Research taking place at NYU Abu Dhabi was center stage at the Third United Arab Emirates Undergraduate Research Competition, held at Abu Dhabi University on May 21.
More than 300 teams of undergraduates from around the UAE entered the competition with research projects spanning six categories: engineering; business administration; arts and social sciences; information technology; education; and natural and health sciences.
"This event encourages students to compete and learn science beyond the textbook, and apply it in real life to solve everyday problems," said NYUAD Assistant Chemistry Professor Dr. Wael Rabaeh, who was a mentor for one of three winning entries from NYUAD.
NYU Abu Dhabi Winners
First place in chemistry
Marieh AlHandawi (student from University of Sharjah whose research is taking place at NYUAD)
Mentored by Dr. Pance Naumov
Project: Stabilization of plant viral particles encapsulated in calcite crystals
Second place in chemistry
Tina Skorjanc, NYUAD Class of 2015
Mentored by Dr. Wael Rabaeh
Capstone project: Automation and high throughput screening for inhibitors of cancer metabolism using human Hexokinase II as a model
Third place in business administration
Petrus Layarda, NYUAD Class of 2015
Mentored by Professor Maximilian Mihm
Capstone project: Analysis of socially responsible stocks in a market portfolio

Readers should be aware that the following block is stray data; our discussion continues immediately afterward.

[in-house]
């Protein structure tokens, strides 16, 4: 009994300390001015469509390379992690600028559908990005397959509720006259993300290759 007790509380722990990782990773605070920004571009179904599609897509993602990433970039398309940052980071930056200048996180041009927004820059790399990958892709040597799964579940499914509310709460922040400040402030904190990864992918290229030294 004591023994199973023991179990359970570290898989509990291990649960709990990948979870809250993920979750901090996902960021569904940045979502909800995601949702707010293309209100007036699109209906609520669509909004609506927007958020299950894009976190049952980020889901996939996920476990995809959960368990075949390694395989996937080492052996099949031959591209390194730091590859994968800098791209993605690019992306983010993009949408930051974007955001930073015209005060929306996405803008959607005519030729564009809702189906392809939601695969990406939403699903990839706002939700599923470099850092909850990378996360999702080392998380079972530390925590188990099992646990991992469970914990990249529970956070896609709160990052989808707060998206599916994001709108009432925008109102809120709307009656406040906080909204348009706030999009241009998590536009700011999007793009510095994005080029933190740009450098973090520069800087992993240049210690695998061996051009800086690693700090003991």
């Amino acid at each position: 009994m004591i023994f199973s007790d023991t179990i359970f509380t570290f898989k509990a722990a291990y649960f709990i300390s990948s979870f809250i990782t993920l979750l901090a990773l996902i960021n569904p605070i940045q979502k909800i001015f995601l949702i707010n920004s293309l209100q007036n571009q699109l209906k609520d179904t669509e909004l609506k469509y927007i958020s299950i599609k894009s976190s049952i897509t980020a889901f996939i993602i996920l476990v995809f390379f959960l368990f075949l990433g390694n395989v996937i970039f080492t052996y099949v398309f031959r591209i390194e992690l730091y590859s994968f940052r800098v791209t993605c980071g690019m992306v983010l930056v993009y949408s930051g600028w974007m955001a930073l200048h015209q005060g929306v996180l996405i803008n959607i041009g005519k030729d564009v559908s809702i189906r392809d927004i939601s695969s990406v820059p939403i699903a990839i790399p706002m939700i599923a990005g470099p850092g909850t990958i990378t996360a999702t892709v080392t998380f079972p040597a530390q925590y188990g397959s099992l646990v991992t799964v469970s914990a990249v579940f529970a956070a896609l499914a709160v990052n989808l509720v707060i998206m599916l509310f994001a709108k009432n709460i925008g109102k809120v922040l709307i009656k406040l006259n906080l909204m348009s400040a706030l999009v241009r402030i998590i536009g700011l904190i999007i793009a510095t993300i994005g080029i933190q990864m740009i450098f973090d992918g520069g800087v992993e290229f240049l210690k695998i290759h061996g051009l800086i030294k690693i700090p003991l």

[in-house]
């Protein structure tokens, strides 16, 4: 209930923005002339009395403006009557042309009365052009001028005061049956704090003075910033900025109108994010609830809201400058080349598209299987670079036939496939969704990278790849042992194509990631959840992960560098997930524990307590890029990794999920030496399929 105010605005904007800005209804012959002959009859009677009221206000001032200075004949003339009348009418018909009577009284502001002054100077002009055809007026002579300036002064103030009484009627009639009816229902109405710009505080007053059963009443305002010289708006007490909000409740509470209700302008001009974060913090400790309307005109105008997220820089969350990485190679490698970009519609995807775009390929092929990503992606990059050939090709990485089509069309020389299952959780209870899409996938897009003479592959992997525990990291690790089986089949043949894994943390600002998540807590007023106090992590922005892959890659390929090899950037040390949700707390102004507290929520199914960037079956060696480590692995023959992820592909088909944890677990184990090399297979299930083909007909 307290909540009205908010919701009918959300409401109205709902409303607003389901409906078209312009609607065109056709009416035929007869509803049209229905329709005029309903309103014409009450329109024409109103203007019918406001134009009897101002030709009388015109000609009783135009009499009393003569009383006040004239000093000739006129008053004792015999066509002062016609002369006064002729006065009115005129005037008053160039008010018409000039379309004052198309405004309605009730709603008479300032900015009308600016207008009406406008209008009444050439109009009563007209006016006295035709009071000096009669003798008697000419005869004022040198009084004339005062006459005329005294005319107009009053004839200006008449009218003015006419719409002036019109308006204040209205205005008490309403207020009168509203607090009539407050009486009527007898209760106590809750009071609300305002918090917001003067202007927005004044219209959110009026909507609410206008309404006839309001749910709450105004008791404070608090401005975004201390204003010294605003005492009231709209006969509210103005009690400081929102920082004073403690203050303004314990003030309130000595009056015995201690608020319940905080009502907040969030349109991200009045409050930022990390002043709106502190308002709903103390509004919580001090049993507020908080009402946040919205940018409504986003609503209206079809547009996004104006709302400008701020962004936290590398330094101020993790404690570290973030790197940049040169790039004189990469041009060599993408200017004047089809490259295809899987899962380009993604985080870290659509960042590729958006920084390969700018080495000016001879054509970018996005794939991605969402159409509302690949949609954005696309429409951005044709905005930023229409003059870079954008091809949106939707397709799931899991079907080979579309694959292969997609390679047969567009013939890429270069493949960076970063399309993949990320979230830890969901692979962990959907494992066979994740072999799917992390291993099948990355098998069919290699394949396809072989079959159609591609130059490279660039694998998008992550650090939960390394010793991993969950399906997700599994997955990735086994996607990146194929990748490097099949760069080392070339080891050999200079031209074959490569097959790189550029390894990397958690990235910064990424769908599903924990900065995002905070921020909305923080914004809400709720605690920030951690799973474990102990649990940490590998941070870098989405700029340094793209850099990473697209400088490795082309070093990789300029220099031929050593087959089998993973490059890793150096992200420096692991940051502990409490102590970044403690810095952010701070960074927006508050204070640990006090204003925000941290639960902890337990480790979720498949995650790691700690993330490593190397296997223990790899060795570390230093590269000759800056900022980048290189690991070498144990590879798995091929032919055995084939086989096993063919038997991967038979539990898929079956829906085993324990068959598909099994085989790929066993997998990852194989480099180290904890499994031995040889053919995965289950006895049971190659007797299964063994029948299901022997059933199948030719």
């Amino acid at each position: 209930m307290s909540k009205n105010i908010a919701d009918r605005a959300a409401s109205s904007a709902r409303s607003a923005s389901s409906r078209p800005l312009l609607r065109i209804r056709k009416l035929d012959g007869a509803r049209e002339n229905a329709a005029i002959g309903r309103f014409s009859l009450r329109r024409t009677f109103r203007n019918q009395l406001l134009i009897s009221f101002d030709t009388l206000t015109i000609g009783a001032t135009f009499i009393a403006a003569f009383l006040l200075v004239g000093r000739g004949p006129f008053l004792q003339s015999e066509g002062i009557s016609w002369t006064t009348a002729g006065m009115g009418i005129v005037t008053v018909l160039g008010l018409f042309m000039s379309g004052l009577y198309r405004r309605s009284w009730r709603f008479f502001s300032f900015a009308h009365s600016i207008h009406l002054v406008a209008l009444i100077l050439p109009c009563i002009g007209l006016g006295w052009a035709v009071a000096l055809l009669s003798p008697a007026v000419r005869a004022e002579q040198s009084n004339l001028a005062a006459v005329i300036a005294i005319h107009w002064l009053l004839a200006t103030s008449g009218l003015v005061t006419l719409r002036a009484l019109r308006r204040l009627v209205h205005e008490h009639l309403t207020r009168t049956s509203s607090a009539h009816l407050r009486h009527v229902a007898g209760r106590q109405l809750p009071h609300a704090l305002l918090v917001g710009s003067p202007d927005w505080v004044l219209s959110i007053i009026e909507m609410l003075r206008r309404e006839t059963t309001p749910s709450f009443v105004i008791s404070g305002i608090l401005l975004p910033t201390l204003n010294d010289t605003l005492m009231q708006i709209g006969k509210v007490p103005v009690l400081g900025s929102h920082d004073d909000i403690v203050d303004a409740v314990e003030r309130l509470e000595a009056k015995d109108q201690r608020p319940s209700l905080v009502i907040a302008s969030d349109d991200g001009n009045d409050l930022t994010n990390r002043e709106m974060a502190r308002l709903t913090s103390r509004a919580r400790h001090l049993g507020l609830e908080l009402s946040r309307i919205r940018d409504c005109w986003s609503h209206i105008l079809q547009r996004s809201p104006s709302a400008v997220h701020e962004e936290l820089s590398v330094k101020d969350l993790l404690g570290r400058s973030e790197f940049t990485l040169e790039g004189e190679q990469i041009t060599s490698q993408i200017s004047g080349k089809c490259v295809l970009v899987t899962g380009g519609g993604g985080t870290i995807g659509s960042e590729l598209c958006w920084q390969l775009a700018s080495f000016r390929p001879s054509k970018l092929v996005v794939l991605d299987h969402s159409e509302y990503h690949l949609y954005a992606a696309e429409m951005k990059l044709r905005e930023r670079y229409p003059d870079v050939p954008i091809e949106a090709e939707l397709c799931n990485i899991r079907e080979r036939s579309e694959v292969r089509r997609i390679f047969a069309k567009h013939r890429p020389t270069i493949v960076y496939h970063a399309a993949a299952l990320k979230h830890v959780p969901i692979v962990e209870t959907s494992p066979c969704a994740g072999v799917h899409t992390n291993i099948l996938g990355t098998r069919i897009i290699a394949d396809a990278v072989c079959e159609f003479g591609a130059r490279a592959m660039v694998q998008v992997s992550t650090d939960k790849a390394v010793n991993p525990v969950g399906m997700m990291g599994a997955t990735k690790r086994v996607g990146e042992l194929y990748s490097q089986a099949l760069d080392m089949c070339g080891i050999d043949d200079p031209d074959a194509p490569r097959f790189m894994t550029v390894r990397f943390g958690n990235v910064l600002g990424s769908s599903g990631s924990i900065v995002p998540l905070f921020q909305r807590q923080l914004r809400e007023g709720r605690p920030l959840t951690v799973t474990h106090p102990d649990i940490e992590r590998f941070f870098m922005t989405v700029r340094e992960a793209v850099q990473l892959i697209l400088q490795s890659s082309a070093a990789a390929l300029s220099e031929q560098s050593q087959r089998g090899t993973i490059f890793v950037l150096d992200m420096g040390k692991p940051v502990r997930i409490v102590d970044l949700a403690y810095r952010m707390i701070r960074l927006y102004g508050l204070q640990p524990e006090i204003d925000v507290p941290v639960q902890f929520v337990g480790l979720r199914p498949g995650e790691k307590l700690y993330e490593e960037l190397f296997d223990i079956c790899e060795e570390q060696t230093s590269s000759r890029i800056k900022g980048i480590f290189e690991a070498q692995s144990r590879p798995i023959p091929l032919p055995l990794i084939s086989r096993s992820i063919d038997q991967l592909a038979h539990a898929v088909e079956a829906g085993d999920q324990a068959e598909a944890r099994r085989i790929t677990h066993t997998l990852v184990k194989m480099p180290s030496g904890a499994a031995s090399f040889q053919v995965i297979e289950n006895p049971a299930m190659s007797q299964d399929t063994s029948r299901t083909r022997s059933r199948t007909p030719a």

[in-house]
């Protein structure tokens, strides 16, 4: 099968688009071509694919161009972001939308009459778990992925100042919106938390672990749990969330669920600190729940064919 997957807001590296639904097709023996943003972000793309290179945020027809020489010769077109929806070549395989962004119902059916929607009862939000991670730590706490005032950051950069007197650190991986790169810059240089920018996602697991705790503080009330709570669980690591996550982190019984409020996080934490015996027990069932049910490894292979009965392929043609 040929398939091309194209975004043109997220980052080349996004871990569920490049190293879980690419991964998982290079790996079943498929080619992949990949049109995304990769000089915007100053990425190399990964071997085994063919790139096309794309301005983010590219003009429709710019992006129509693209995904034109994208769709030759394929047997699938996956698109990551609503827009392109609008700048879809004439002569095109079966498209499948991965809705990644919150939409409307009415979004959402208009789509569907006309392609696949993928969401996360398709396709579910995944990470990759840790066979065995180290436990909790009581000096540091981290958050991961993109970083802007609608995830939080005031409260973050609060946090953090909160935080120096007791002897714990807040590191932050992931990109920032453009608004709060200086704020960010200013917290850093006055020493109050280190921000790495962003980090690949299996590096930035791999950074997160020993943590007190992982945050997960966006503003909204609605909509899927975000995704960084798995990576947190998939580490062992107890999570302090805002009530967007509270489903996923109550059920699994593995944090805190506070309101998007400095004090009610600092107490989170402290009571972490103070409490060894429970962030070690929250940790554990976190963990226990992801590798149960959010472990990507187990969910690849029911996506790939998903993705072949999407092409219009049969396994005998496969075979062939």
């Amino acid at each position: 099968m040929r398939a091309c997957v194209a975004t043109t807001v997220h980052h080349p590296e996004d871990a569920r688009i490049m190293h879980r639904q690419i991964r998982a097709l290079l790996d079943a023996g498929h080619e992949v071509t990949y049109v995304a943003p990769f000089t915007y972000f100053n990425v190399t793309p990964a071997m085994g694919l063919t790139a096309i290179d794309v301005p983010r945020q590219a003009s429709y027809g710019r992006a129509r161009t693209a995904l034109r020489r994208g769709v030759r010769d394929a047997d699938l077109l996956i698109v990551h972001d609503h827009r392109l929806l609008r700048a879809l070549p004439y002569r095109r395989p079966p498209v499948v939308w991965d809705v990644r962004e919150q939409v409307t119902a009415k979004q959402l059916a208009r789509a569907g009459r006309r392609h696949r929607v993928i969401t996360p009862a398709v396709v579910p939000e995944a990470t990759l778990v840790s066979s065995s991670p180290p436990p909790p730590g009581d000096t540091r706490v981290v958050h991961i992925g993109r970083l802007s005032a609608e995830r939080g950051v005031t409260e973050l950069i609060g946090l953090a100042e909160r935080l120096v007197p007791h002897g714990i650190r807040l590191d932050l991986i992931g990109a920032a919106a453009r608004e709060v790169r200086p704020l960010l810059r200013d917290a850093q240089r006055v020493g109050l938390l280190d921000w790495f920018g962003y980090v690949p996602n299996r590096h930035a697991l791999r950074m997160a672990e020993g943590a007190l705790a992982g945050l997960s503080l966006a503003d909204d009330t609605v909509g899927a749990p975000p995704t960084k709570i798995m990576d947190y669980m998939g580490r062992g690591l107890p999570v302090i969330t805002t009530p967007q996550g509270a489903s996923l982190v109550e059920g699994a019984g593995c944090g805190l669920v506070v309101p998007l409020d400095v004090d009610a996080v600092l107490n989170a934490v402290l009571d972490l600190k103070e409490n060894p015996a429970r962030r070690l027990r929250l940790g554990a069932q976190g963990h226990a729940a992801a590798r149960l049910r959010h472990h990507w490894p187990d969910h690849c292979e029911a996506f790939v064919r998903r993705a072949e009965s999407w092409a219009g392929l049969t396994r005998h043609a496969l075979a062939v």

The competition is an important starting point in the early careers of students, said NYUAD Associate Professor of Chemistry Pance Naumov, and a chance to discover other research happening in the UAE.
"There's no other way for students to know what their peers are doing in terms of research at other universities.”
It's also an opportunity for students to experience the rigorous research process, he added, from hypothesis, to experiments, and then presenting findings and defending the results.
The event, in its third year, is sponsored by Abu Dhabi University under the patronage H.E Sheikh Hamdan Bin Mubarak Al Nahayan, Minister of Higher Education and Scientific Research.
Last year, Haoran Liang won a first prize for his Capstone project called "Smart Hybrid Polymer that Converts Humidity, Light, and Heat into Mechanical Work," which, as he explained at the time, means creation of a polymer that has "the ability to change its shape in response to different external stimuli."